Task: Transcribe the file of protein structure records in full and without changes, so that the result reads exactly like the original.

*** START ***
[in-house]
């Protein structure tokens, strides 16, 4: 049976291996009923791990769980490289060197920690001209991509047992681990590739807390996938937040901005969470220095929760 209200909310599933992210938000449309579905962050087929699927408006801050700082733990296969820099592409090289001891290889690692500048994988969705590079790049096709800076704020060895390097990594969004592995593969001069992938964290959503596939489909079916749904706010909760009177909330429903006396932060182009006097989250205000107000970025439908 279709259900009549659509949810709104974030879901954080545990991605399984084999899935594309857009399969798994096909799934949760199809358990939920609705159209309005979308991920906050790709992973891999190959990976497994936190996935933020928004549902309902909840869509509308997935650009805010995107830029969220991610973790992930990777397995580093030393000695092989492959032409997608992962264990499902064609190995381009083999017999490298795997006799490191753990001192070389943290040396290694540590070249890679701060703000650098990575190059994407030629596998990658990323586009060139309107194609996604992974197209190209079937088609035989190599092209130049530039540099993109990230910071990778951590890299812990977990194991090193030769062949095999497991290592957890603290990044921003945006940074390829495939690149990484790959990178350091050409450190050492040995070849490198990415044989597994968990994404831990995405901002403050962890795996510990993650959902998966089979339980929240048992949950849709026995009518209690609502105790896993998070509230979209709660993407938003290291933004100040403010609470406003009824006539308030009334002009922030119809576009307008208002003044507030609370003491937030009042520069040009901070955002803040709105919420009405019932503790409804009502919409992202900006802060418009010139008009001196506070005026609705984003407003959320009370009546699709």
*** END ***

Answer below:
[in-house]
């Protein structure tokens, strides 16, 4: 049976291996009923791990769980490289060197920690001209991509047992681990590739807390996938937040901005969470220095929760 209200909310599933992210938000449309579905962050087929699927408006801050700082733990296969820099592409090289001891290889690692500048994988969705590079790049096709800076704020060895390097990594969004592995593969001069992938964290959503596939489909079916749904706010909760009177909330429903006396932060182009006097989250205000107000970025439908 279709259900009549659509949810709104974030879901954080545990991605399984084999899935594309857009399969798994096909799934949760199809358990939920609705159209309005979308991920906050790709992973891999190959990976497994936190996935933020928004549902309902909840869509509308997935650009805010995107830029969220991610973790992930990777397995580093030393000695092989492959032409997608992962264990499902064609190995381009083999017999490298795997006799490191753990001192070389943290040396290694540590070249890679701060703000650098990575190059994407030629596998990658990323586009060139309107194609996604992974197209190209079937088609035989190599092209130049530039540099993109990230910071990778951590890299812990977990194991090193030769062949095999497991290592957890603290990044921003945006940074390829495939690149990484790959990178350091050409450190050492040995070849490198990415044989597994968990994404831990995405901002403050962890795996510990993650959902998966089979339980929240048992949950849709026995009518209690609502105790896993998070509230979209709660993407938003290291933004100040403010609470406003009824006539308030009334002009922030119809576009307008208002003044507030609370003491937030009042520069040009901070955002803040709105919420009405019932503790409804009502919409992202900006802060418009010139008009001196506070005026609705984003407003959320009370009546699709």